with a thickened cell wall INSIDE hyphae
name the 2 types of Conidiospores
2 types
a. Arthroconidia
b. blastoconidia
___________are formed by the fragmentation of septate hyphae into single, slightly thickened cells
Arthroconidia
buds coming off the parent cell are called?
blastoconidia
name the 4 classes of Fungi
Zygomycota
Ascomycota
Basidiomycota
Deuteromycetes
Ascomycota include what?
sac fungi, molds & yeasts
Basidiomycota are also known as
fungi, mushrooms
fungi having no known sexual stage are called
deuteromycetes
protozoan asexual reproduction within red blood & liver cells
Schizogony
the division of a cell's cytoplasm is called
Cytokinesis
eukaryotic;
unicellular organisms
lack a cell wall. Most are chemoheterotrophes. name this organism
Protozoa
All free-living aquatic and pathogenic protozoa exist as a motile feeding stage called a ______________
trophozoite
many protozoa have a hardy resting stage called a _____, which is characterized by a thick capsule and a low metabolic rate.
cyst
chemoheterotrophic: obtaining nutrients by phagocytizing bacteria, decaying organic matter, other protozoa, or the tissues of a host; a few protozoa absorb nutrients from the surrounding water.
protozoa nutrition
reproduce asexually only, by binary fission or schizogony; few are sexual
how do protozoa reproduce?
fertilized egg, diploid (2 sets of chromo's) cell formed from a gamete
zygote
haploid (1n, single nucleaus) sex cells
gametes/gametocytes
A nucleus that has replicated its DNA divides via a process called , _______
mitosis
______ is nuclear division of diploid cells that results in four haploid daughter nuclei. sexual reproduction
Meiosis
Taxonomists continue to revise and refine the classification of ______ based on 18S rRNA nucleotide sequencing and features made visible by electron microscopy.
protozoa
what is a well-known opportunistic pathogenic parabasalid causes severe inflammation of the human vagina?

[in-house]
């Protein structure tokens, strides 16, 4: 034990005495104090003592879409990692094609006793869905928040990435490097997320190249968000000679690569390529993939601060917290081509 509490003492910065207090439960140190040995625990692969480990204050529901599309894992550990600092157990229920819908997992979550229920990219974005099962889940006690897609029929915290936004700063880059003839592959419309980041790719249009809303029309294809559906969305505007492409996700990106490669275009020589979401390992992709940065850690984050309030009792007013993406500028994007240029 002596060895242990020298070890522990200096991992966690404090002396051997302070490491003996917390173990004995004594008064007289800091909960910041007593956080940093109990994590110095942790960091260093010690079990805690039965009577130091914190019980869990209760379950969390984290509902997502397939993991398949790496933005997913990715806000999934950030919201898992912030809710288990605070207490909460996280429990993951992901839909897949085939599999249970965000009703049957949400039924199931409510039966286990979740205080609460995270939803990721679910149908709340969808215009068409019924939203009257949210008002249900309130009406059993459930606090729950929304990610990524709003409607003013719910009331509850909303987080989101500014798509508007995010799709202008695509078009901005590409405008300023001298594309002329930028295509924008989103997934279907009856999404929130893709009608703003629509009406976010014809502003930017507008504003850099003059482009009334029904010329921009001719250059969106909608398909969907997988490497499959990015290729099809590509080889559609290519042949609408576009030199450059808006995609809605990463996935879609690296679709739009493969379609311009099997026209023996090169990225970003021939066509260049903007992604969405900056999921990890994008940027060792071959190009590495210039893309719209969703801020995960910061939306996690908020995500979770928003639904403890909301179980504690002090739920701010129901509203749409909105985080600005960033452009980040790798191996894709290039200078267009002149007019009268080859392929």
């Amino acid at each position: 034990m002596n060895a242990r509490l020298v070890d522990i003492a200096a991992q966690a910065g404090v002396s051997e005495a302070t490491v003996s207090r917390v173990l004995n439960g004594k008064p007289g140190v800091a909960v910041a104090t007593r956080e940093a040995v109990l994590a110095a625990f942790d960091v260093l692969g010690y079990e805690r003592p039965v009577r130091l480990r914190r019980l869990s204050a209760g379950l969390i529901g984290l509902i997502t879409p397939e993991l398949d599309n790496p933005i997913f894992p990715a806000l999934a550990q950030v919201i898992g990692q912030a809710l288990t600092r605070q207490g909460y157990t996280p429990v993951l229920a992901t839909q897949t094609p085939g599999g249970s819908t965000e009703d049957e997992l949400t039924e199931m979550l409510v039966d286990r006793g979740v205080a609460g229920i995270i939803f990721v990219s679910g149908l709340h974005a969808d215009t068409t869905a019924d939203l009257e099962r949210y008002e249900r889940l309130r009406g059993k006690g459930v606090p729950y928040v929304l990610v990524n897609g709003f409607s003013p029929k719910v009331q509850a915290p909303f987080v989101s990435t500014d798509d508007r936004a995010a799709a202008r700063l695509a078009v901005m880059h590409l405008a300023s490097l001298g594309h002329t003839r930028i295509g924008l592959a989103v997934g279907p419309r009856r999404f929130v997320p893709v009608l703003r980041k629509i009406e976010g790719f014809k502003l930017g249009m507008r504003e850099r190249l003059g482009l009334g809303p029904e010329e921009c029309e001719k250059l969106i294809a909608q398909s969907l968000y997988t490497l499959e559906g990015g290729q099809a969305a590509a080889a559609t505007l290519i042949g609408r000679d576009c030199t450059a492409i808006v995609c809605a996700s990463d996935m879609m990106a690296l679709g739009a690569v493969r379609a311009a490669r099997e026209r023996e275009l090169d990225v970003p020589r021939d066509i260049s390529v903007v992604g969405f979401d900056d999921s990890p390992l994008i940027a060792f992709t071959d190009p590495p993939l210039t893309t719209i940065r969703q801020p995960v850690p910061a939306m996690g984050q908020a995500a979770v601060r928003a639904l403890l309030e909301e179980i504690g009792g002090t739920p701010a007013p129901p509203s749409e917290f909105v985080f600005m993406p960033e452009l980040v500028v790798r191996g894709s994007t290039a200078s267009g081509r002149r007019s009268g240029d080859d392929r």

Trichomonas
what do Parabasala lack?
mitochondria
what are the 4 classes of Protozoa?
Parabasala
Alveolates
Amoebozoa
Euglenozoa
What do Parabasalas have?
single nucleus and a parabasal body (golgi-like)
what do alveolates have?
cavities called alveoli
what do cilaites of Alveolates have?
cilia and 2 nuclei
what is a well known pond water ciliate?
Paramecium
alveolates called ______ are all pathogens of animals
apicomplexans
what does the name of the group apicomplexans refer to?
complex (group) of special organelles that infect at the apex
what do Amoebozoas have?
what do they lack?
Lobe shaped pseudopodia
NO shells
what do Amoebozoas cause?
disease in brains of humans and animals that swim in water containing them
what are 2 Ameobozoas that cause brain disease?
Naegleria and Acanthamoeba
what ameobozoa causes fatal dystentry?
Entamoeba
what do slime molds lack?
cell walls
what is the nutrition of a slime mold?
phagocytic
what are the two types of slime molds ?
cellular and plasmodial
Plasmodial slime molds are composed of _________ ______ of _______
multinucleate filaments of cytoplasm.
Cellular slime molds are composed of what?
myxamoebae (amobea like structures)
what do Cellular slime molds composed of myamoebae phagocytize?
bacteria and yeasts
what is a group of euglenozoa called?
euglenoids
how do euglenoids store food?
as a polysaccharide called paramylon
the characteristics of euglenoids are __________,_________ and _________
photoautotrophic, unicellular, chloroplasts
euglenoids contain choroplasts that contain light absorbing pigments
T or F?
True
what do Euglenoids have that helps maintain shape?
semi-rigid, proteinaceous, helical (spiral) shaped pellicle
what is a pellicle?
a thin multilayered sheath that underlies the cell membrane.
what are Fungi?
chemoheterotrophic eukaryotes with cell walls
do fungi have cell walls?
yes
what are the cell walls of fungi composed of?
chitin
what is study of fungi?
mycology
what do fungi decompose and recycle?
dead organisms; recycle nutrients
fungi are known to do what at the root of plants?
Mycorrhizae (help roots grow)
what are 3 ways humans use Fungi?
Food, beverages, and pharmacauticals
Fungi important research tools for what?
study of metabolism, growth, and development
30% of Fungi produce mycoses. What is mycoses?
fungal diseases of plants animals and humans
what is the vegetative (non-reproductive) body of a fungus called?
thallus
long, branched tubular filaments that make up body (thallus) of molds or fleshy fungi
hyphae
branched, tubular filaments with crosswalls found in large fungi
Septate hyphae
without crosswalls, (undivided) and coenocytic, (contain many nuclei, not separated by cell walls)
aseptate hyphae
crosswalls of molds
septa
the thalli (bodies) of yeasts are ________, ________ and are composed of a ________ ________
small, globular, single cell
hyphae of a mold that intertwines into a tangled mass
mycelium
fungi that can grow as a mold or a yeast are called
dimorphic fungi-(meaning two)
mushrooms small visible extensions are called what?
fruiting bodies
Organism that obtain food from dead organisms, all fungi are this
saprobes
from other living organisms via modified hyphea called haustoria